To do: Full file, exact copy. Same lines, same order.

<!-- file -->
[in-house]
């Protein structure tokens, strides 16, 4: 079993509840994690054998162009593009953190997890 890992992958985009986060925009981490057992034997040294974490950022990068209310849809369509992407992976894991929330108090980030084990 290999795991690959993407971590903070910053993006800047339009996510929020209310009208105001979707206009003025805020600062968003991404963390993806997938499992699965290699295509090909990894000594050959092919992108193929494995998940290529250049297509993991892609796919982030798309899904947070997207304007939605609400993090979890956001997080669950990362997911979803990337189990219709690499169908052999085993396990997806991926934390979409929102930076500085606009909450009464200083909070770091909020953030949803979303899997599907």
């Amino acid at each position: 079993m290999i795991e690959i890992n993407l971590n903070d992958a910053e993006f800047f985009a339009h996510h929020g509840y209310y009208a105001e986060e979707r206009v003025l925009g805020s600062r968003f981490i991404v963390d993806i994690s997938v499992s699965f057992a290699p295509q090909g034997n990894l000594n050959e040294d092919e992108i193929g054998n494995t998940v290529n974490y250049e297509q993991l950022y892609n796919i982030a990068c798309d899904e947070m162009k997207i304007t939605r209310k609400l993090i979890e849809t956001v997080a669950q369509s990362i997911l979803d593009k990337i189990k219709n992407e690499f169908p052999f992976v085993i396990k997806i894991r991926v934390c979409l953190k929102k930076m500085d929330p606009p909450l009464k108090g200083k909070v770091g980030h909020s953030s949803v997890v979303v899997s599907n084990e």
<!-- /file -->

[in-house]
């Protein structure tokens, strides 16, 4: 079993509840994690054998162009593009953190997890 890992992958985009986060925009981490057992034997040294974490950022990068209310849809369509992407992976894991929330108090980030084990 290999795991690959993407971590903070910053993006800047339009996510929020209310009208105001979707206009003025805020600062968003991404963390993806997938499992699965290699295509090909990894000594050959092919992108193929494995998940290529250049297509993991892609796919982030798309899904947070997207304007939605609400993090979890956001997080669950990362997911979803990337189990219709690499169908052999085993396990997806991926934390979409929102930076500085606009909450009464200083909070770091909020953030949803979303899997599907």
């Amino acid at each position: 079993m290999i795991e690959i890992n993407l971590n903070d992958a910053e993006f800047f985009a339009h996510h929020g509840y209310y009208a105001e986060e979707r206009v003025l925009g805020s600062r968003f981490i991404v963390d993806i994690s997938v499992s699965f057992a290699p295509q090909g034997n990894l000594n050959e040294d092919e992108i193929g054998n494995t998940v290529n974490y250049e297509q993991l950022y892609n796919i982030a990068c798309d899904e947070m162009k997207i304007t939605r209310k609400l993090i979890e849809t956001v997080a669950q369509s990362i997911l979803d593009k990337i189990k219709n992407e690499f169908p052999f992976v085993i396990k997806i894991r991926v934390c979409l953190k929102k930076m500085d929330p606009p909450l009464k108090g200083k909070v770091g980030h909020s953030s949803v997890v979303v899997s599907n084990e």